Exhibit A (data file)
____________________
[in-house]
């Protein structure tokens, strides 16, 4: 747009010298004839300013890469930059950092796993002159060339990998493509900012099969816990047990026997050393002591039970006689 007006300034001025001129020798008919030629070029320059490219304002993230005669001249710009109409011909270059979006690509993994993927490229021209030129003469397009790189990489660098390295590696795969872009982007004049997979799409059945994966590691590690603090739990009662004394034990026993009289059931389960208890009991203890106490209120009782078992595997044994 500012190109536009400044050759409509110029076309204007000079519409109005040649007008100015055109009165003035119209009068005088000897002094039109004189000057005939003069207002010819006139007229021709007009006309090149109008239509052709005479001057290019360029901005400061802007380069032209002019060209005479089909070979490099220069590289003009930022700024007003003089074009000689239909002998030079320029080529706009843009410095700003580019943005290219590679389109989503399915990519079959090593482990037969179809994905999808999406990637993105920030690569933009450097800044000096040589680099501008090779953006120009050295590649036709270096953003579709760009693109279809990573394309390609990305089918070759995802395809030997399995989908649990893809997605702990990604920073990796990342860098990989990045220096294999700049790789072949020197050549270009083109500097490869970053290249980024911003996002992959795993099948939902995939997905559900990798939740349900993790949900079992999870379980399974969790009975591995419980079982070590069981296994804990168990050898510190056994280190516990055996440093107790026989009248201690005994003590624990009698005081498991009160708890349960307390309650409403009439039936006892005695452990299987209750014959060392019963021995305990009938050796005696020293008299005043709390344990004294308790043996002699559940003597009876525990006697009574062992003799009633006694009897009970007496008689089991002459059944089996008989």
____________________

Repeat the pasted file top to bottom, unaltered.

[in-house]
């Protein structure tokens, strides 16, 4: 747009010298004839300013890469930059950092796993002159060339990998493509900012099969816990047990026997050393002591039970006689 007006300034001025001129020798008919030629070029320059490219304002993230005669001249710009109409011909270059979006690509993994993927490229021209030129003469397009790189990489660098390295590696795969872009982007004049997979799409059945994966590691590690603090739990009662004394034990026993009289059931389960208890009991203890106490209120009782078992595997044994 500012190109536009400044050759409509110029076309204007000079519409109005040649007008100015055109009165003035119209009068005088000897002094039109004189000057005939003069207002010819006139007229021709007009006309090149109008239509052709005479001057290019360029901005400061802007380069032209002019060209005479089909070979490099220069590289003009930022700024007003003089074009000689239909002998030079320029080529706009843009410095700003580019943005290219590679389109989503399915990519079959090593482990037969179809994905999808999406990637993105920030690569933009450097800044000096040589680099501008090779953006120009050295590649036709270096953003579709760009693109279809990573394309390609990305089918070759995802395809030997399995989908649990893809997605702990990604920073990796990342860098990989990045220096294999700049790789072949020197050549270009083109500097490869970053290249980024911003996002992959795993099948939902995939997905559900990798939740349900993790949900079992999870379980399974969790009975591995419980079982070590069981296994804990168990050898510190056994280190516990055996440093107790026989009248201690005994003590624990009698005081498991009160708890349960307390309650409403009439039936006892005695452990299987209750014959060392019963021995305990009938050796005696020293008299005043709390344990004294308790043996002699559940003597009876525990006697009574062992003799009633006694009897009970007496008689089991002459059944089996008989």